I’m a Tom Brady fan. Brady, as you may know, is the quarterback for the New England Patriots. He’s considered one of the best — if not the best — quarterback to ever play professional football.
But he didn’t start out that way. He has never looked like the prototypical quarterback. Which is why in high school and college, other quarterbacks were brought in to replace him. But he won. They didn’t.
In the NFL draft he was forgotten. He was so skinny. He was slow. I think he still owns the record for the slowest time for quarterbacks in the 40-yard dash . And he was drafted in the 6th round.
And even in New England, he was initially dismissed. The Patriots had just signed Drew Bledsoe to the largest quarterback contract in history. And Brady was considered to be a potential long-term backup. Not Bledsoe’s replacement. But we know what happened.
I mention this because Brady succeeded due to relentless practice. There is a coach’s saying, “Hard work beats talent when talent doesn’t work hard.” With hard work, you become skilled.
Which brings me to why you may need a wedding rehearsal.
For those of you who haven’t been members of a wedding party, it may seem silly. After all, the groom just stands there. The bride walks down the aisle. Say your vows and PARTY! (Of course if you plan to get married at City Hall, as I did, fuhgeddabout a rehearsal. The Judge won’t allow it.)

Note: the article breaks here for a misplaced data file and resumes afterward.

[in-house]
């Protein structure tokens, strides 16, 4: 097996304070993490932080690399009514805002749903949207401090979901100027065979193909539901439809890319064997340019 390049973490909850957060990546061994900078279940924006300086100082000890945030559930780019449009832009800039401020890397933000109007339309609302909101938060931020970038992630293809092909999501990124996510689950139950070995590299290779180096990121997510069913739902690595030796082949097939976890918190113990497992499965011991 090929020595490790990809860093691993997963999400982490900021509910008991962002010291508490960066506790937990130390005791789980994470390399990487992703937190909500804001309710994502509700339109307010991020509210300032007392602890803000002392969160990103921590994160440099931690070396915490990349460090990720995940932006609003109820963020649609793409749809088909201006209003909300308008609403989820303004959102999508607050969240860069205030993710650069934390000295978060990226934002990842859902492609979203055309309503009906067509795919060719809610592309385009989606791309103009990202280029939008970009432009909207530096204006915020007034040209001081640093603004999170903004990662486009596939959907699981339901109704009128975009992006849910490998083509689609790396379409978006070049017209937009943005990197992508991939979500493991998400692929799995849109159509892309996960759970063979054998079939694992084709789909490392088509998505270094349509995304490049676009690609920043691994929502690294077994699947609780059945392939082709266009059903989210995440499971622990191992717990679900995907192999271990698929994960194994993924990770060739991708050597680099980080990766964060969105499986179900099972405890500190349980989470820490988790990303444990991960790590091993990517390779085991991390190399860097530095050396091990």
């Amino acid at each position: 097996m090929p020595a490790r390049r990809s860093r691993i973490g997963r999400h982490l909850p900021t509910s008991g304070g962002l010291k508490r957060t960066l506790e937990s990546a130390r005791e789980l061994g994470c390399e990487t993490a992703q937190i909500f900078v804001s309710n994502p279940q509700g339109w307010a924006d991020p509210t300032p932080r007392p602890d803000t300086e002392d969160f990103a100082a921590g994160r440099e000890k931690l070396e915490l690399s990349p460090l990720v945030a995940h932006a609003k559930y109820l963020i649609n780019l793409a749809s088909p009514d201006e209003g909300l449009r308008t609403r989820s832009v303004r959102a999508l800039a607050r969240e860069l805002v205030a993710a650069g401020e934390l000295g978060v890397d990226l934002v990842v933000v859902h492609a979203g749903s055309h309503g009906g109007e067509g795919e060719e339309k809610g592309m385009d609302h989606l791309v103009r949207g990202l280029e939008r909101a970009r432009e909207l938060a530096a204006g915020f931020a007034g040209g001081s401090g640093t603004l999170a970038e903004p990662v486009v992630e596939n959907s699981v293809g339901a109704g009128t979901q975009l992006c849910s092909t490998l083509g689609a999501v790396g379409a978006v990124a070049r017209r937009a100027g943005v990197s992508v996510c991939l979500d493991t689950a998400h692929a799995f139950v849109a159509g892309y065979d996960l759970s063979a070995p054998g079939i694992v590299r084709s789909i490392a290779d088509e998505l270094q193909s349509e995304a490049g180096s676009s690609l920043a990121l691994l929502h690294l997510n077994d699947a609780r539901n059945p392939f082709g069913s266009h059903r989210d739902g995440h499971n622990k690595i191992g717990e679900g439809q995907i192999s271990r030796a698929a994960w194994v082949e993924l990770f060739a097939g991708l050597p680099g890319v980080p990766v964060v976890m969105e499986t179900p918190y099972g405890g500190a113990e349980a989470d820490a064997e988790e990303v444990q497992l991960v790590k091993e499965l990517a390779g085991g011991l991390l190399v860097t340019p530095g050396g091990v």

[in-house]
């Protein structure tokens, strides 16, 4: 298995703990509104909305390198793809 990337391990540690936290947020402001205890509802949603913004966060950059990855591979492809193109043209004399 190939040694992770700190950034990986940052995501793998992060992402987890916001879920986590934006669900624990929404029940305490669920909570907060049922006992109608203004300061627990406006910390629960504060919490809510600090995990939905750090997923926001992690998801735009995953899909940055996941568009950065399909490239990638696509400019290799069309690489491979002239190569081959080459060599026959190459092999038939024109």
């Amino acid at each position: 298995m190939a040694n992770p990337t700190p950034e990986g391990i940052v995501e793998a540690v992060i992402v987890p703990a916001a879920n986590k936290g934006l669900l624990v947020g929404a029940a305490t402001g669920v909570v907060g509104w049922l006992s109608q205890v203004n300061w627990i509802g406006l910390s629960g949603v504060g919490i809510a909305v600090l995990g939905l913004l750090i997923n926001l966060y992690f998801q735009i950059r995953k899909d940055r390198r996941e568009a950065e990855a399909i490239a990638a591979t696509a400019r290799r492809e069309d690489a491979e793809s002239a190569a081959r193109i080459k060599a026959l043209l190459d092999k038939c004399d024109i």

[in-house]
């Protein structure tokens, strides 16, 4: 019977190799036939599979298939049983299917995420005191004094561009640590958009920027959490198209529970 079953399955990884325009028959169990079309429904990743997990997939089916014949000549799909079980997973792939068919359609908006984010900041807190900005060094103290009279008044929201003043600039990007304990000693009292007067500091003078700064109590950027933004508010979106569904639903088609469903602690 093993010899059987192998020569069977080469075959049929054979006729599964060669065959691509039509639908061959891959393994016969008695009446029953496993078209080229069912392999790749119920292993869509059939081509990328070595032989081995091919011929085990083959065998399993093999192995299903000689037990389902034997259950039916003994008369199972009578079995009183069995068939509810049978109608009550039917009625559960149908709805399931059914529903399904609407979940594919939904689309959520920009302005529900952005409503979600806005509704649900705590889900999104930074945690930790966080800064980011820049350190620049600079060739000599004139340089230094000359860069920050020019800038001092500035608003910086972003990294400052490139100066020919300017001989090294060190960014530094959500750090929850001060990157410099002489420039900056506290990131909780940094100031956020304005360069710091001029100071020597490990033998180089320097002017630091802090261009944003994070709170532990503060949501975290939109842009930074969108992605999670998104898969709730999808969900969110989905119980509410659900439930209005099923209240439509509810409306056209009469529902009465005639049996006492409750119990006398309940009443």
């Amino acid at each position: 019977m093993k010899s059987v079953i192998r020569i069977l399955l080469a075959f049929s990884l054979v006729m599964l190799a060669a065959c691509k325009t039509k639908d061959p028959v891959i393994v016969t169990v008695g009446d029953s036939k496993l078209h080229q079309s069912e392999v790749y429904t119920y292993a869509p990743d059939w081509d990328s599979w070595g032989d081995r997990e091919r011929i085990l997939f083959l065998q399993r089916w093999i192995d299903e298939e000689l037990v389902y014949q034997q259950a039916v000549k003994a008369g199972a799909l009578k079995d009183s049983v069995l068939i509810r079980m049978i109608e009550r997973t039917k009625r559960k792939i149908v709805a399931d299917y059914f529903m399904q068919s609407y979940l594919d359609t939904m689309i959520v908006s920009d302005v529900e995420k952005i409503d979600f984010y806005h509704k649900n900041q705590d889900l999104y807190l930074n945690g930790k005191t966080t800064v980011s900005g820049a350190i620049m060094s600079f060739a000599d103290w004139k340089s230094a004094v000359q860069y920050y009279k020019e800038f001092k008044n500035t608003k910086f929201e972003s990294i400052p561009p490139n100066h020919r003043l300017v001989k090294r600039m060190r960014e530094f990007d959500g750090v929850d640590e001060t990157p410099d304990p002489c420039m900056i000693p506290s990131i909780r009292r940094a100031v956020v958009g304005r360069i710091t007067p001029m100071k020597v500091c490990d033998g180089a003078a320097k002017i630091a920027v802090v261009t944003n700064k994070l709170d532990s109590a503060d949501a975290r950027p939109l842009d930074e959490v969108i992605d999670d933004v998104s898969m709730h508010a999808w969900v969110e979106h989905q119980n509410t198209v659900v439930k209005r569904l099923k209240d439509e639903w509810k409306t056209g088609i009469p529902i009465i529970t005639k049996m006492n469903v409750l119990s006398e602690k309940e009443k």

But many ceremonies (like my sister’s) are not so simple. They have more moving parts and require coordination of different people. Such as where will the mothers be seated? Where will the bridesmaids stand? More important, will anyone besides the officiant have a speaking role? Perhaps you’d like your best friend to read a poem. Will she read it slowly and loud enough so everyone gets its significance? A wedding is like a live musical production with a single showing, one that you will remember forever.
If your wedding has some of these intricacies, do consider scheduling a rehearsal. This will give your Justice of the Peace (and the wedding coordinator, if you have one) the opportunity to iron out the kinks and make sure your wedding flows like you want it to.
Your JP is a professional. Just as Tom Brady makes playing quarterback look easy, a well-seasoned Justice of the Peace will make your wedding a candidate for the Tony award.
This is a guest post by Mark Wilcox of weddingintro.com where he shares more wedding planning tips.
Find your perfect JP at findaJP.com